Long QT syndrome type 5-Lite: Defining the clinical phenotype associated with the potentially proarrhythmic p.Asp85Asn-KCNE1 common genetic variant

Conor M. Lane, John R. Giudicessi, Dan Ye, David J. Tester, Ram K. Rohatgi, J. Martijn Bos, Michael John Ackerman

Research output: Contribution to journalArticle

4 Citations (Scopus)

Abstract

Background: Long QT syndrome (LQTS) genetic test reports commonly exclude potentially proarrhythmic common variants such as p.Asp85Asn-KCNE1. Objective: The purpose of this study was to determine whether a discernible phenotype is associated with p.Asp85Asn-KCNE1 and whether relatively common KCNE1 variants underlie transient QT prolongation pedigrees with negative commercial LQTS genetic tests. Methods: Retrospective review was used to compare demographics, symptomatology, and QT parameters of individuals with p.Asp85Asn-KCNE1 in the absence of other rare/ultra-rare variants in LQTS-susceptibility genes and those who underwent comprehensive LQTS genetic testing. Results: Compared to the Genome Aggregation Database, p.Asp85Asn-KCNE1 was more prevalent in individuals undergoing LQTS genetic testing (33/1248 [2.6%] vs 1552/126,652 [1.2%]; P = .0001). In 19 of 33 patients (58%), only p.Asp85Asn-KCNE1 was observed. These patients were predominantly female (90% vs 62%; P = .01) and were less likely to experience syncope (0% vs 34%; P = .0007), receive β-blockers (53% vs 85%; P = .001), or require an implantable cardioverter-defibrillator (5.3% vs 33%; P = .01). However, they exhibited a similar degree of QT prolongation (QTc 460 ms vs 467 ms; P = NS). Whole exome sequencing of 2 commercially genotype-negative pedigrees revealed that p.Asp85Asn-KCNE1 and p.Arg36His-KCNE1 traced with a transient QT prolongation phenotype. Functional characterization of p.Arg36His-KCNE1 demonstrated loss of function, with a 47% reduction in peak IKs current density in the heterozygous state. Conclusion: We provide further evidence that relatively common variants in KCNE1 may result in a mild QT phenotype designated as “LQT5-Lite” to distinguish such potentially proarrhythmic common variants (ie, functional risk alleles) from rare pathogenic variants that truly confer monogenic disease susceptibility, albeit with incomplete penetrance.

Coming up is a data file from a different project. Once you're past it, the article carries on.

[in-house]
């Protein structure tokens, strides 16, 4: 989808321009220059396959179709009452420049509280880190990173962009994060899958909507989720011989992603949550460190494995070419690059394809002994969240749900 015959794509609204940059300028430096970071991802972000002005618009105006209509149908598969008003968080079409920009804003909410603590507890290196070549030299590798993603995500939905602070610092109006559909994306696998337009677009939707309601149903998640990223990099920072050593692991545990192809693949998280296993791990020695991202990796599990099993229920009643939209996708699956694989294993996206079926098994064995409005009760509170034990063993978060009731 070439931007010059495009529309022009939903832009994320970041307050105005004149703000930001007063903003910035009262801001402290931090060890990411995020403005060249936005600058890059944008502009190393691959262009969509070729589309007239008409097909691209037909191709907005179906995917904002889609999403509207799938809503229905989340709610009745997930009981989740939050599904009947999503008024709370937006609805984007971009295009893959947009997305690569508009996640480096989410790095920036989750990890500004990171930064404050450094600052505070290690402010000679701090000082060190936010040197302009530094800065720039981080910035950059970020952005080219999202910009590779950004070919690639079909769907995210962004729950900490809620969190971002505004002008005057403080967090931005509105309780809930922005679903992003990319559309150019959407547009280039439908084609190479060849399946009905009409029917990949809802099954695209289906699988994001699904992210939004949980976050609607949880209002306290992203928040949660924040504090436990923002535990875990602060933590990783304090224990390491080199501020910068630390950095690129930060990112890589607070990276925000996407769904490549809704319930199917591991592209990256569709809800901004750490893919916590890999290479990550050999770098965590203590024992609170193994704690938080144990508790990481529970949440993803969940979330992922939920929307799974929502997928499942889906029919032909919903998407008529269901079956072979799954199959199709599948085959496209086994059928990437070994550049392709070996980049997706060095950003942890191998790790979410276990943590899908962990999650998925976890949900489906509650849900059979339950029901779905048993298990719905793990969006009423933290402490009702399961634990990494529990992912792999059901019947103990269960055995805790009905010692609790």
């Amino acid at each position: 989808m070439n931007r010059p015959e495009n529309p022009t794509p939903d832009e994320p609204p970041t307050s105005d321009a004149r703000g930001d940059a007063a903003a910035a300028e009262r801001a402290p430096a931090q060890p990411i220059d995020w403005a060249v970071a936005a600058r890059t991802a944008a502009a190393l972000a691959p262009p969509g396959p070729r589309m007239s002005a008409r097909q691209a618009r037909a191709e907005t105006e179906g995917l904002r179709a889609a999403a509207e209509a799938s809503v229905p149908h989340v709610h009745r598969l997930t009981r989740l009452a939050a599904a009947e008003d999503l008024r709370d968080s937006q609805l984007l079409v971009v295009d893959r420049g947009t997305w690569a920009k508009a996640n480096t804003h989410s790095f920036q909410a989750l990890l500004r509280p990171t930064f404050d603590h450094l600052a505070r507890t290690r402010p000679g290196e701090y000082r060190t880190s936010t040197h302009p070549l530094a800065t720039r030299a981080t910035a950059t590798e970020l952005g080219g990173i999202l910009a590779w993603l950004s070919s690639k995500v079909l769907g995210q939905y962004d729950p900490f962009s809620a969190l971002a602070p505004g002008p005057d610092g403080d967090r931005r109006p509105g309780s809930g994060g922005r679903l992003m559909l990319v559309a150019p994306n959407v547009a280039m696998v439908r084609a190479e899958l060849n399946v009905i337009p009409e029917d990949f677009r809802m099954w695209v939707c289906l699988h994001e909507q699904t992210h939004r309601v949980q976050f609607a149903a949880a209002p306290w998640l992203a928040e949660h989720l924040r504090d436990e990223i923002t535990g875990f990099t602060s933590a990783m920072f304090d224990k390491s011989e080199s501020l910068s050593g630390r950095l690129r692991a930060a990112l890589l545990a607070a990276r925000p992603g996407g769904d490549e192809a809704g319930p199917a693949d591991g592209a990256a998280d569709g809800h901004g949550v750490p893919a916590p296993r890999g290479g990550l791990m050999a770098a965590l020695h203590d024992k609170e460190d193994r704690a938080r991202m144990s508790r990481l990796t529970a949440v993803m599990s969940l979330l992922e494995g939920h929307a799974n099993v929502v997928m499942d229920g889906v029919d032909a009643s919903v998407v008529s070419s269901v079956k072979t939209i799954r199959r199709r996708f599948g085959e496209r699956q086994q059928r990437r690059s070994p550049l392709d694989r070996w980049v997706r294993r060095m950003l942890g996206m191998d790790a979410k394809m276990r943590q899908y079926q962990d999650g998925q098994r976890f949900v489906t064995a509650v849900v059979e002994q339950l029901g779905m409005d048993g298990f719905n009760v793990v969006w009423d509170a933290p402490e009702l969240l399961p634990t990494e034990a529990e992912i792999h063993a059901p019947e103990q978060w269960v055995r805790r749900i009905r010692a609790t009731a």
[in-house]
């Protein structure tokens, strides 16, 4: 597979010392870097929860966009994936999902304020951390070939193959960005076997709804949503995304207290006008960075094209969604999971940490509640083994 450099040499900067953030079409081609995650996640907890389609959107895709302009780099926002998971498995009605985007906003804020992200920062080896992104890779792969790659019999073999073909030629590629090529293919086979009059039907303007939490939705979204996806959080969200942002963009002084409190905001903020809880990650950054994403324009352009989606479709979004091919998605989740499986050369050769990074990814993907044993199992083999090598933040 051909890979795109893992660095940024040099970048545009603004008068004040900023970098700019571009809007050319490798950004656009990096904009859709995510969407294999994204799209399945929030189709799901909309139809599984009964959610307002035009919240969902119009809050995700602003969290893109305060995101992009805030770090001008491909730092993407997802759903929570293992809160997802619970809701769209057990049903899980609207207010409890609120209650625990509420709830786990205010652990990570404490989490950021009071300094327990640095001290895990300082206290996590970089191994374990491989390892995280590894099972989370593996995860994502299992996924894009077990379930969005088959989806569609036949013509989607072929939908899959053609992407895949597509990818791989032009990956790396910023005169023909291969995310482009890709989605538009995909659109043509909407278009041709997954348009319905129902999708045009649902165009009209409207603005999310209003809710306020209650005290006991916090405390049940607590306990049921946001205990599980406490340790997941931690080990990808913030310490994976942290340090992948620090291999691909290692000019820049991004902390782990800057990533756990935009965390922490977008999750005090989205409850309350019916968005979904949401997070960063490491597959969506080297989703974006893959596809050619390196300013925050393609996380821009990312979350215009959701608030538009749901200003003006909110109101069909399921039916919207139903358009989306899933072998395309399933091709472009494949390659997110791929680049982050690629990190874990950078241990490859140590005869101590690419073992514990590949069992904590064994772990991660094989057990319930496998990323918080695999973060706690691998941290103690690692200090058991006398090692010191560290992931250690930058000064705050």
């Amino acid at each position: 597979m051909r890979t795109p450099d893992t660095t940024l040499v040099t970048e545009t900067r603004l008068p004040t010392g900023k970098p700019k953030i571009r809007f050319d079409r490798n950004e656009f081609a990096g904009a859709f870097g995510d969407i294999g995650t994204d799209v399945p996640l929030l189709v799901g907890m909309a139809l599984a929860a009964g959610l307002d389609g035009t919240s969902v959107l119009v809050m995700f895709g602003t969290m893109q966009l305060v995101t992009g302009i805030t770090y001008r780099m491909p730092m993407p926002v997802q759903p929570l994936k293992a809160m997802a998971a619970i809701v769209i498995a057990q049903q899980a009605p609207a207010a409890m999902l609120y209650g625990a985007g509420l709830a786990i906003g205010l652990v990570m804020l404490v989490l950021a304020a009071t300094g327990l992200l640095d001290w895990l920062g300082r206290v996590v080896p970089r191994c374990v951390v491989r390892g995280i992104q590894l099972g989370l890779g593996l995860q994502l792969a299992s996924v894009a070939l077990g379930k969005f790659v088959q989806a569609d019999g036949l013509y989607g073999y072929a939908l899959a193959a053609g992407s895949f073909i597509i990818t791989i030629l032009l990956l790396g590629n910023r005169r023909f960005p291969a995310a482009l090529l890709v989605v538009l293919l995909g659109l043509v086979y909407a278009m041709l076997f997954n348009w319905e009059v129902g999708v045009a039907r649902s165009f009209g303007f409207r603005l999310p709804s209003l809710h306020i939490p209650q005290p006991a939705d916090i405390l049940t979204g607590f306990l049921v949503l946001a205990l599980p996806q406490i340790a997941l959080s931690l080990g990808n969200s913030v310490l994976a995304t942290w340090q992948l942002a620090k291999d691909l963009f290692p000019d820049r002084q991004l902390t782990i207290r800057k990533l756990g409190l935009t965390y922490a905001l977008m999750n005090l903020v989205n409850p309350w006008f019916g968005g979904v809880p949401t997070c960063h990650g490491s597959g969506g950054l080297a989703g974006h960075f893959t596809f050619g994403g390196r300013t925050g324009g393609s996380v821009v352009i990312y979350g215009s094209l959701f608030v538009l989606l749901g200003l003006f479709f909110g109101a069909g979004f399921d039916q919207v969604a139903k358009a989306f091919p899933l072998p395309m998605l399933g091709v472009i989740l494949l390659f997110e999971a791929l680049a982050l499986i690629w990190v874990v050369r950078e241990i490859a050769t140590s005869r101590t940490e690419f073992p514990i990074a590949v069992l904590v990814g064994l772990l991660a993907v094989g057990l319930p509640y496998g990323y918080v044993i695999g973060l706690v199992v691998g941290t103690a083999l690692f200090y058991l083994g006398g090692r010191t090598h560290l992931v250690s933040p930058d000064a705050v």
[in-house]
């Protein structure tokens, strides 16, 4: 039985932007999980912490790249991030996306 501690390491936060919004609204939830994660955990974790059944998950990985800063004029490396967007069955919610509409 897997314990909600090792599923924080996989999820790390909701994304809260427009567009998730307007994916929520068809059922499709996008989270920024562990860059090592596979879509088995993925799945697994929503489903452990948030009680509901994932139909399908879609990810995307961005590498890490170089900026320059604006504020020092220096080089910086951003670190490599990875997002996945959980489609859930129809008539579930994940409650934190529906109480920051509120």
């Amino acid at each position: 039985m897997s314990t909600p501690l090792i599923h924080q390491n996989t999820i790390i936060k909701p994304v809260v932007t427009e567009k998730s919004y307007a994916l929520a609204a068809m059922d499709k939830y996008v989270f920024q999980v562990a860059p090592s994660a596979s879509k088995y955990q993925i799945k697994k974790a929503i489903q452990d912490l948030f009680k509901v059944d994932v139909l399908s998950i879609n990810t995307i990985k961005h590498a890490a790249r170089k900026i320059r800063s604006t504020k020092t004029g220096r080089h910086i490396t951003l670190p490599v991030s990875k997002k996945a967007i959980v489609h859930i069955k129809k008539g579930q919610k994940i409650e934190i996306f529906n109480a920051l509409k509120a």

Original languageEnglish (US)
JournalHeart Rhythm
DOIs
StateAccepted/In press - Jan 1 2018

Fingerprint

Long QT Syndrome
Phenotype
Genetic Testing
Pedigree
Exome
Penetrance
Implantable Defibrillators
Disease Susceptibility
Syncope